“Open Your Hearts To Us …”

“… we wronged no man, we corrupted no man, we took advantage of no man. I say it not to condemn you, for I have said before, that ye are in our hearts to die together and live together. Great is my boldness of speech toward you, great is my glorying on your behalf: I am filled with comfort, I overflow with joy in all our afflictions” (2 Cor. 7:2-4).

Paul’s appeal “open your hearts to us” is an echo of his earlier words, “Our mouth is open unto you, our heart is enlarged … be ye also enlarged” (2 Cor. 6:1, 13b). Although the church was generally appreciative of Paul, not all felt the same affection and respect for him as the church as a whole did. Paul was aware of the feelings of this minority and could not help but be grieved for it for he knew that he had not consciously done aught to make them feel as they did.

Thus he said, “… we wronged no man, we corrupted no man. We took advantage of no man” (2 Cor. 7:2). The truth is that had Paul corrupted any man or taken advantage of any, he would have wronged them by so doing. But one can wrong another without corrupting him or taking advantage of him.

When we corrupt someone, we make them morally worse than before our interaction with them. In condemning the hypocrisy of the scribes and Pharisees Jesus said, “Woe unto you scribes, Pharisees, hypocrites! for ye compass sea and land to make one proselyte; and when he is become so, ye make him twofold more a son of hell than yourselves” (Mt. 23:15). During the lifetime of Jesus on earth the Jews were busy making proselytes to the Jews’ religion. But when they made that proselyte, they made him twice as bad as the one who proselyted him — his teacher had wronged him by corrupting him. It is a sad commentary on anyone that whosoever he comes in contact with is made worse in morals or attitude or temperament than he was before he knew that person. Paul disclaimed any such influence upon the Corinthians. To the contrary, they were better for him having come to their city. In his first epistle he said, “Know ye not that the unrighteous shall not inherit the kingdom of God? Be no deceived; neither fornicators, nor idolaters, no adulterers, nor effeminate, nor abusers of themselves with men, nor thieves, no covetous, nor drunkards, nor revilers, nor extortioners shall inherit the kingdom of God. And such were some of you: but ye were washed, but ye were sanctified, but ye were justified in the name of the Lord Jesus Christ, and in the Spirit of our God” (1 Cor. 6:9-11). In short, they had been called to be saints through the gospel Paul preached to them (1 Cor. 1:1f).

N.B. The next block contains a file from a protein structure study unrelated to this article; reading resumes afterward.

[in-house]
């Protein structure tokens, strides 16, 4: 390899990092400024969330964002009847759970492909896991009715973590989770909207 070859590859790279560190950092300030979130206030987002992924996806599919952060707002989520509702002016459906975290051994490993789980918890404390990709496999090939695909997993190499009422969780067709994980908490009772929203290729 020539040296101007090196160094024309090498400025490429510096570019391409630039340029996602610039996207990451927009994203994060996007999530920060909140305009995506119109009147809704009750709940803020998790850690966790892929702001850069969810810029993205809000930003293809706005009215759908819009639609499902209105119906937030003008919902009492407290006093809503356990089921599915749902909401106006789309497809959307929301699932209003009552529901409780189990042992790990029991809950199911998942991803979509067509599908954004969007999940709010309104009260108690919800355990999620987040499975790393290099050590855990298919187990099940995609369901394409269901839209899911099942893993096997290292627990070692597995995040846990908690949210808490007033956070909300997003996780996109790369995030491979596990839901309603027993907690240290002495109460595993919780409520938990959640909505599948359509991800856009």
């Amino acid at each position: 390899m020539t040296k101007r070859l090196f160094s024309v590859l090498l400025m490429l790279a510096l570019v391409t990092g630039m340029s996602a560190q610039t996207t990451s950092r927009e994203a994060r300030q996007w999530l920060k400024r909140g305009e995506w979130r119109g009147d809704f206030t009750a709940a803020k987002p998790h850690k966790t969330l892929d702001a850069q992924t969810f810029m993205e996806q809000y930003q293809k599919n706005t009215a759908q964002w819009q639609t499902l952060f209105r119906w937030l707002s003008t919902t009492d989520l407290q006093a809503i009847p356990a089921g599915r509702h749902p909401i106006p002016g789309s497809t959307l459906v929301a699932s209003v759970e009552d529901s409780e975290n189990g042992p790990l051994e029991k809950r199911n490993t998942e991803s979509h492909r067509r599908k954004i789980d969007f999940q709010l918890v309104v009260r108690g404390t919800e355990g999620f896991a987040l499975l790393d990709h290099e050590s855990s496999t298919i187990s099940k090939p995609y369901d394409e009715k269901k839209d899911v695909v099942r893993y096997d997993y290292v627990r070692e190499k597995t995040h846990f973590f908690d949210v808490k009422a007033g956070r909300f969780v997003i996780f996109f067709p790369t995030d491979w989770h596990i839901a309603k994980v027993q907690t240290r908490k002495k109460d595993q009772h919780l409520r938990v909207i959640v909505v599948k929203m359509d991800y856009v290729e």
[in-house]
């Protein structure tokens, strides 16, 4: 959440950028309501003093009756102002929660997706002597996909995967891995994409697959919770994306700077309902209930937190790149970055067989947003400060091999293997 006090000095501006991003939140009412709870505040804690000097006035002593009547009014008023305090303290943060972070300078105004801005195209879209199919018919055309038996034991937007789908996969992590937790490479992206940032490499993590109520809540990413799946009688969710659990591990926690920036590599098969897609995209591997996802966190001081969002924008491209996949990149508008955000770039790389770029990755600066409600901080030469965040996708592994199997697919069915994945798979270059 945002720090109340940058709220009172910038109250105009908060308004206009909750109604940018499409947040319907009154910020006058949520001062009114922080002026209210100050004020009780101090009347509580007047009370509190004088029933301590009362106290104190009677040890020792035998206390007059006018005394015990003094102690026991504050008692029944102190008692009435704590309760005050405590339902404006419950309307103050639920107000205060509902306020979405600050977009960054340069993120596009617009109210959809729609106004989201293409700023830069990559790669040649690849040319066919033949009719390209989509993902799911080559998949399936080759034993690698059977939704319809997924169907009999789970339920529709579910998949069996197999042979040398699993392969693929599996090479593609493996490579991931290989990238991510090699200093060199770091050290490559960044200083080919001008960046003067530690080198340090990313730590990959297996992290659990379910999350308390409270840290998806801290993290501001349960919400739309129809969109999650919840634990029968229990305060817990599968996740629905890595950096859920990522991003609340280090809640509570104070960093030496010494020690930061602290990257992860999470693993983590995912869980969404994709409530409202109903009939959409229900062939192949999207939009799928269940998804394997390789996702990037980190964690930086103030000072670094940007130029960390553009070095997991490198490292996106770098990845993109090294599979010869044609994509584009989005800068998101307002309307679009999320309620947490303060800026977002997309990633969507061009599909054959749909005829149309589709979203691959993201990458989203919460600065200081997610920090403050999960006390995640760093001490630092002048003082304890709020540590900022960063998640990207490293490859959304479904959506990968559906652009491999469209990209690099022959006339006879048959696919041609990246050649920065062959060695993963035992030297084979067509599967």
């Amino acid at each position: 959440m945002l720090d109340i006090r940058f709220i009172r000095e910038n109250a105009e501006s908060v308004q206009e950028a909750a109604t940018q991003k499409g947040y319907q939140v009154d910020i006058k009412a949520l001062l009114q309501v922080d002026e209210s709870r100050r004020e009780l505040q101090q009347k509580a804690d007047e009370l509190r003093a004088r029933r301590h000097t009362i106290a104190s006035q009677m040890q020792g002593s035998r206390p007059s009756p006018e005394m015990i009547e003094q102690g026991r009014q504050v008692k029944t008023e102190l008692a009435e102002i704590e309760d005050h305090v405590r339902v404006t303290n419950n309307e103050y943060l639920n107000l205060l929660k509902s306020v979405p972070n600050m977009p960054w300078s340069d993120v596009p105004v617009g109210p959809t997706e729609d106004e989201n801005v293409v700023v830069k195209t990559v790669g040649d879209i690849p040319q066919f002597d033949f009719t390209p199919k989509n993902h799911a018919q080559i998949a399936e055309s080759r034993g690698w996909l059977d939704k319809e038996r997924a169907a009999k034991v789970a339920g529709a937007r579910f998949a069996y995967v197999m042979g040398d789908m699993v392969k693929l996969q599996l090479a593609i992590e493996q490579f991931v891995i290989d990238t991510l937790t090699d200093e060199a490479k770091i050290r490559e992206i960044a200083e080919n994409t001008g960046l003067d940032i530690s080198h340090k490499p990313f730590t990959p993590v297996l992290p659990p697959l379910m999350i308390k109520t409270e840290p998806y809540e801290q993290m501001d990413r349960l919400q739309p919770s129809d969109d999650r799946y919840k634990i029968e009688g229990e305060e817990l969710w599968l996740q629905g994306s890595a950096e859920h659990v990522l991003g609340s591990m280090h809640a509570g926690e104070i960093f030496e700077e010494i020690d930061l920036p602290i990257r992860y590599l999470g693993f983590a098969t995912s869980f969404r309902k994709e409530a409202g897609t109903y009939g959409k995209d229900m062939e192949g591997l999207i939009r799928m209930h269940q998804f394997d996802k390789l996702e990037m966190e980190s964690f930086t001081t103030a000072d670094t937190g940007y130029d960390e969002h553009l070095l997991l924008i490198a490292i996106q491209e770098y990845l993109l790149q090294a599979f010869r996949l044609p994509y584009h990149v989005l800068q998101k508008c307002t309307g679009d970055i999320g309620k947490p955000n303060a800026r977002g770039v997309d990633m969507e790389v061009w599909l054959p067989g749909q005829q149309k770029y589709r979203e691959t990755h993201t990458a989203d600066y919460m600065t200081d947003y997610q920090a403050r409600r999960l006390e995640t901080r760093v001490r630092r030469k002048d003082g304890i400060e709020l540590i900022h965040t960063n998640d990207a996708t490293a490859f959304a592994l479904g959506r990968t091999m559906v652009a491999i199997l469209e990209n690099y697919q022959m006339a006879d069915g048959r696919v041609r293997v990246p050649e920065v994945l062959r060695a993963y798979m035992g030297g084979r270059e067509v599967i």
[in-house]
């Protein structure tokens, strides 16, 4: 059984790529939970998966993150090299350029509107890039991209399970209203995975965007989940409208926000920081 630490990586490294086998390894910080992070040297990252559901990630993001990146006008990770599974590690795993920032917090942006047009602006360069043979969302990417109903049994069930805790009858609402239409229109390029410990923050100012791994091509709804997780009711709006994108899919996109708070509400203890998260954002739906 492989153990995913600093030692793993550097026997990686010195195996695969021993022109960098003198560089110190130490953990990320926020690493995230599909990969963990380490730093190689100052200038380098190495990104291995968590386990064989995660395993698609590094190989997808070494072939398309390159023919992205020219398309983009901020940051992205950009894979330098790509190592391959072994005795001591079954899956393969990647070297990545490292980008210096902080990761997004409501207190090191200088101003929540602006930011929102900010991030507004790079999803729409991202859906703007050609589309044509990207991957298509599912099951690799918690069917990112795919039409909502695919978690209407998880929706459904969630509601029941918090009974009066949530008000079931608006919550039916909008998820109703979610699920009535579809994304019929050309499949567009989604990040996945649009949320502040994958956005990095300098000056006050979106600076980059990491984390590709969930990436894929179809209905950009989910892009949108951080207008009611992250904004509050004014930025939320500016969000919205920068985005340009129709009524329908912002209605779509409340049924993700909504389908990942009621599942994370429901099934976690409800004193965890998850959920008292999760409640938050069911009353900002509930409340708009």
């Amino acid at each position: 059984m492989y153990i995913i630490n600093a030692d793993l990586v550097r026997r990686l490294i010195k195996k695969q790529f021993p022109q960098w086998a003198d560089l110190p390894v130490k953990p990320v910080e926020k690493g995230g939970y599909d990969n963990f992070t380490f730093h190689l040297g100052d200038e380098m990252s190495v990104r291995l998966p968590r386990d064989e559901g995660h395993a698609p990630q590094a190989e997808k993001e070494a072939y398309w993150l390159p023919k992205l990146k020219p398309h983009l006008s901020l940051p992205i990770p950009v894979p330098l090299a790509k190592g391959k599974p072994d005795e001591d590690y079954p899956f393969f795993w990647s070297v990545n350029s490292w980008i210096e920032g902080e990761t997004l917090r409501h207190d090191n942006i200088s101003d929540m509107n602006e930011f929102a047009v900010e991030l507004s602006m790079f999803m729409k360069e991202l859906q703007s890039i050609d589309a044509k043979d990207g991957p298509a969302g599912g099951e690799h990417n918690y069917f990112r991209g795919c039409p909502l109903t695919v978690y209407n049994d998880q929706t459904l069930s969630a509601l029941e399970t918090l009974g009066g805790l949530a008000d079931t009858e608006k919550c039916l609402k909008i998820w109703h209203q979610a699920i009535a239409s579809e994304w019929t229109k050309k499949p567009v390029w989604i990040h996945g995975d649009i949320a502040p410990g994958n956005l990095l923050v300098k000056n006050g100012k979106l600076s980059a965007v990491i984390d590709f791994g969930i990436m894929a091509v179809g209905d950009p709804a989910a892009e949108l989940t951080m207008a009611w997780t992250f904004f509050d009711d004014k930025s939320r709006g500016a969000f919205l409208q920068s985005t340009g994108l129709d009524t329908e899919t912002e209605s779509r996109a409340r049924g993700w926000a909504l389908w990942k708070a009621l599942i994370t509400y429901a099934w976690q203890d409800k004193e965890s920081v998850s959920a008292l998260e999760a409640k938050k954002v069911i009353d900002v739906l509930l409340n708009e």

Paul had wronged none of these Corinthians by taking advantage of them. Paul was careful in his actions to act that none could charge him with profiting from the brethren. He had the right to be supported for preaching the gospel (compare to 1 Corinthians 9 for extensive arguments the author made to prove this point), but Paul did not use that right in Corinth. Later in this letter Paul asked the question, “For what is this wherein ye were made inferior to the rest of the churches except it be that I myself was not a burden to you? Forgive me this wrong” (2 Cor. 12:13). It should go without saying Paul’s words “Forgive me this wrong” was not an apology: it was sarcasm. When he spake of the contribution being gathered for Jerusalem’s needy saints, he insisted each church choose their own messenger to carry their gift to Jerusalem. He was determined to take thought for things honorable in the sight of God and also of men (2 Cor. 8:20-21).

Yet Paul was careful that his brethren not misunderstand him. “I say it not to condemn you” and he insisted, “Great is my boldness of speech toward you. Great is my glorying on your behalf. I am filled with comfort. I overflow with joy in our affliction.” Paul had to walk a “fine line” dealing with these brethren. The majority loved and respected him and he did not wish his words should be an undeserved criticism of them; but there was an element for whom rebuke was both needed and necessary. That rebuke will come, but not until the latter chapters of the letter.

Jim McDonald